Reducing the STRESS  of Software Implementations Worldwide  


Oracle Applications Users Group



by Sandra Noble, President
Noble & Associates Consulting, Inc.


There’s a new twist on the old saying “waste not, want not”. The United Kingdom and the European Union (EU) are mandating anti-waste, anti-pollution and environmentally friendly measures in regards to electronics. To avoid a want / lack of business in Europe, its best to understand what WEEE is all about.

Environmental pollution, particularly in land fills, from discarded electronic equipment (e-waste) or “waste electrical and electronic equipment (WEEE),” has been an increasing concern worldwide. Pollution occurs due to leakage of hazardous materials contained in the discarded equipment. The European Union has passed two related regulations to improve e-waste management and to limit the presence of hazardous materials in waste.

One is the Restriction of Hazardous Substances (RoHS) Directive 2002/95/EC (popularly called the Lead free RoHS), which limits the presence of six hazardous materials in electrical and electronic equipment. The other is the Waste Electrical and Electronic Equipment (WEEE) Directive 2002/96/EC. The WEEE directive aims at minimization of the impact of e-waste on the environment, by increasing re-use and recycling as well as reducing the amount of WEEE going to landfills. EU members are required to incorporate the provisions of both the RoHS and the WEEE directives into their individual legislations.

The WEEE directive became effective August 13, 2005. It excludes equipment related to state security, arms, and ammunition and war materials but covers thirteen categories of e-waste:

1. Large household appliances - excludes ODS refrigerators/freezers
2. Small household appliances (e.g. toasters, blenders, vacuum cleaners)
3. IT and telecommunications equipment - excludes CRTs
4. Consumer equipment (e.g. videos, radio, hi-fi) – excludes CRTs
5. Lighting equipment - excluding fluorescent tubes
6. Electrical and electronic tools (e.g. drills, saws, sewing machines)
7. Toys, leisure and sports equipment (e.g. electric trains, video games)
8. Medical Devices - excludes contaminated items
9. Monitoring and control instruments (e.g. smoke detector, thermostats)
10. Automatic dispensers (e.g. vending machines)
11. Cooling equipment including category 10 devices with cooling
12. Display equipment (CRTs) including plasma and LCD
13. Gas discharge lamps (e.g. fluorescent tubes)

The WEEE Directive is based on article 175 of the European Commission (EC) Treaty which established the European Union. This directive makes producers responsible for financing the collection, treatment, and recovery of waste electrical and electronic equipment. It also seeks to oblige distributors to allow consumers to return their waste equipment free of charge. This provision is based on the precept that the polluter should pay and applies irrespective of the selling technique, including long distance selling.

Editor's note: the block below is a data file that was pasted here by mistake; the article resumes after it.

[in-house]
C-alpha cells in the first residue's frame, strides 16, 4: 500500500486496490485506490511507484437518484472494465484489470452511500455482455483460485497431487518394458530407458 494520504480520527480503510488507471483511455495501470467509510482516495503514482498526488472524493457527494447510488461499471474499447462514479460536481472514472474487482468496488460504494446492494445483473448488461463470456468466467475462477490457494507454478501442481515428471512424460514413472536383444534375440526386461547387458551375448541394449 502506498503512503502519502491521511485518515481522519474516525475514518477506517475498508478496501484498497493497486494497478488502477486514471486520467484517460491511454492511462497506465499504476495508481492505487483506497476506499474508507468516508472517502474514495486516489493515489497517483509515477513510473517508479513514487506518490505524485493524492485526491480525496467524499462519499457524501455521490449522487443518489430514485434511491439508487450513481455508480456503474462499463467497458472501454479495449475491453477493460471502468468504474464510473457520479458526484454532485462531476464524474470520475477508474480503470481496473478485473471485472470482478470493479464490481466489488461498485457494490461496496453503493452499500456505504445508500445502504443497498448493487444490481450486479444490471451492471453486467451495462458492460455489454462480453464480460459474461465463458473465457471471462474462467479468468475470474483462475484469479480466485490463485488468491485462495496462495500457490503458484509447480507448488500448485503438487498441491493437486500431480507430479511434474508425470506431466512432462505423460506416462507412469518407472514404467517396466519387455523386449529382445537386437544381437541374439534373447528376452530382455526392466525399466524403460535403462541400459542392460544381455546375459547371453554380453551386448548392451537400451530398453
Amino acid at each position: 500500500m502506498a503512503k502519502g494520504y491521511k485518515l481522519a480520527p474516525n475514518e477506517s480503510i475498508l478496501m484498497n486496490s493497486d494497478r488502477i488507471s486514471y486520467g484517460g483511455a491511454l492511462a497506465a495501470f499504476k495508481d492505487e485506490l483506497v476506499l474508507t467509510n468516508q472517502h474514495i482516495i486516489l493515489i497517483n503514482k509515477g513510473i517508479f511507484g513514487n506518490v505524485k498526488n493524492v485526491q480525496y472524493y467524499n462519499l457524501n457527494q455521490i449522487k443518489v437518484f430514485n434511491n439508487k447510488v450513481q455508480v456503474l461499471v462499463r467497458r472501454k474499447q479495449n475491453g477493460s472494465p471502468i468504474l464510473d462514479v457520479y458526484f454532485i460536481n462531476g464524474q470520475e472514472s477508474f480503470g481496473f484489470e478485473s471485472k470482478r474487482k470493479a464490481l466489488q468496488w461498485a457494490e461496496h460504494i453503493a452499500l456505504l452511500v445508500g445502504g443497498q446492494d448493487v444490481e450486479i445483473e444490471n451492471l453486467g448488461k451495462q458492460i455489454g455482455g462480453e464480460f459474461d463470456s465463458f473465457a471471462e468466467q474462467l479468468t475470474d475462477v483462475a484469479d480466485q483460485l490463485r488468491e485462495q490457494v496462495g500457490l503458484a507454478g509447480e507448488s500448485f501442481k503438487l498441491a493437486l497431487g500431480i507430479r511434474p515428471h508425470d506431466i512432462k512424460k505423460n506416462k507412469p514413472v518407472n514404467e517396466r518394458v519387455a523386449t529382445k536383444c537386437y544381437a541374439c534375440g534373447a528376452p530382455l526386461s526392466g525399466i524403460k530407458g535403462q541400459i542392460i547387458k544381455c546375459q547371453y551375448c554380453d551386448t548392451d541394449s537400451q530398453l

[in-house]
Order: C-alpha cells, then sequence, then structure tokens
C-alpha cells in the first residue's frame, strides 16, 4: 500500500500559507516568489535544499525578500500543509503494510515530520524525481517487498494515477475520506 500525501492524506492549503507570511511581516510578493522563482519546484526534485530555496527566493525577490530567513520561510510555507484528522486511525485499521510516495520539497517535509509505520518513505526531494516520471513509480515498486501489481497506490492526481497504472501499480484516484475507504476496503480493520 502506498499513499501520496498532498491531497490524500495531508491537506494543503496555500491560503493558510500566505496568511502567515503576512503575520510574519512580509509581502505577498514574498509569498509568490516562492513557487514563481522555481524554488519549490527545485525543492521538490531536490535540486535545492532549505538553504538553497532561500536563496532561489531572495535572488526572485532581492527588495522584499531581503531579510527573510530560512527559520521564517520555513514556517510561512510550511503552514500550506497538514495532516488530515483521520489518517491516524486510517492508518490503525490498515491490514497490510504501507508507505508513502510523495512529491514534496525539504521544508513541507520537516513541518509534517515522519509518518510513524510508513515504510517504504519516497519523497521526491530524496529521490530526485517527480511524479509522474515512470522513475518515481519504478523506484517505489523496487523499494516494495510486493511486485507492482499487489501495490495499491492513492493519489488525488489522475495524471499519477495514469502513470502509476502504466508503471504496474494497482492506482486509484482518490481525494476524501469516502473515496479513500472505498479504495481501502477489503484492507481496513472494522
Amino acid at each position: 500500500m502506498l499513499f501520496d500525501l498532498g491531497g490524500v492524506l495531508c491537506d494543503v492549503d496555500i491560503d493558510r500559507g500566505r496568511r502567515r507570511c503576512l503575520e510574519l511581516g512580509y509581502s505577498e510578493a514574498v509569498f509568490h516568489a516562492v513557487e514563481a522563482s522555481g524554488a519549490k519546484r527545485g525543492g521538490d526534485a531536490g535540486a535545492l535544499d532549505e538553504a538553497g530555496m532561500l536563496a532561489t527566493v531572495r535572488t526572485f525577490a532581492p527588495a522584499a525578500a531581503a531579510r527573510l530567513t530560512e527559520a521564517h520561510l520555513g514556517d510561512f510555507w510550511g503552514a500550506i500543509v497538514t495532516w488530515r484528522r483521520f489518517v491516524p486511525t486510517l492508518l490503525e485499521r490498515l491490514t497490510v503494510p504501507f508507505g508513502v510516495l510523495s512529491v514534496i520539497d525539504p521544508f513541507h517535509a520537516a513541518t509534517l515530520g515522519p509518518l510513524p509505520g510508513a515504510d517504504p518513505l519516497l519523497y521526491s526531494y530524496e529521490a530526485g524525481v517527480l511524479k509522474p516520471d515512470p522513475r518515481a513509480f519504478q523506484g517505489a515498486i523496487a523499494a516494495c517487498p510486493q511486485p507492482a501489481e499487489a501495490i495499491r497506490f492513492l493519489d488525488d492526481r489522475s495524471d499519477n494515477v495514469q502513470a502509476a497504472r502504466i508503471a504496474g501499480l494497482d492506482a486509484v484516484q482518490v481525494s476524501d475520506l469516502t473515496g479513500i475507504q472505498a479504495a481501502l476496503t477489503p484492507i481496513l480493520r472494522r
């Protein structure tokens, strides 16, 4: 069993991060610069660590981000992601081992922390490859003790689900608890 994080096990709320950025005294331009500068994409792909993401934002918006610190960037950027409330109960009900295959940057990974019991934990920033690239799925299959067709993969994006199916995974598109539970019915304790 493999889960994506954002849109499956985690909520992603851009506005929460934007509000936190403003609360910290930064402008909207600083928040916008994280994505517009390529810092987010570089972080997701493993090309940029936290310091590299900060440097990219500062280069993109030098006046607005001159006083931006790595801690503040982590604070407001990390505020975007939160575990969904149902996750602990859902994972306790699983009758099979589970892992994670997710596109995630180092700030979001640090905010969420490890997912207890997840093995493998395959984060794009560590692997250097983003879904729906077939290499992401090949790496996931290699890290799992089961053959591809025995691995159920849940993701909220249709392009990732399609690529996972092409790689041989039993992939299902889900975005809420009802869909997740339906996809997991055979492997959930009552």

Another aspect of WEEE is the encouragement of product designs that facilitate dismantling and recovery. Manufacturers are required to provide reuse and treatment information on their products. This is to facilitate the reuse of components and to ensure the correct and environmentally sound treatment of WEEE; including maintenance, upgrade, refurbishment and recycling. EU member states are empowered to add additional products to the WEEE directive.

There are also provisions for minimum standards for authorized collection and recycling sites. The directive has certain labeling requirements such as the name of the manufacturer, date code and a “Do Not Landfill’ mark which consists of a crossed out wheel bin with a bar underneath indicating that the product was placed on the market after August 13, 2005.

The European Community has taken the lead on environmental issues and is often a role model for other nations. Many countries, including the United States and China are considering WEEE legislation. The federal US legislation is expected to be in line with the EU WEEE. However, the draft legislation of the China WEEE, whose details are still sketchy, does not appear to be so. The China WEEE, when it comes, is likely to pose serious challenges for suppliers.

Go from Zero To Green In Six Months! Click below:
WEEE Directive and Recycling / Compliance Guidelines


Go from Zero To Green In Six Months! Click below:
WEEE Directive and Recycling / Compliance Guidelines

Sandra Noble MBA, CPIM, Six Sigma, DCFS, CDP, is president of Noble & Associates Consulting which specializes in I.T. Needs / Strategy Assessments, unbiased Software Selection assistance, and curing Post Implementation Distress™. We also have full life cycle implementation expertise in SAP, Oracle and other enterprise-wide software solutions. Reducing the STRESS of Software Implementations Worldwide!

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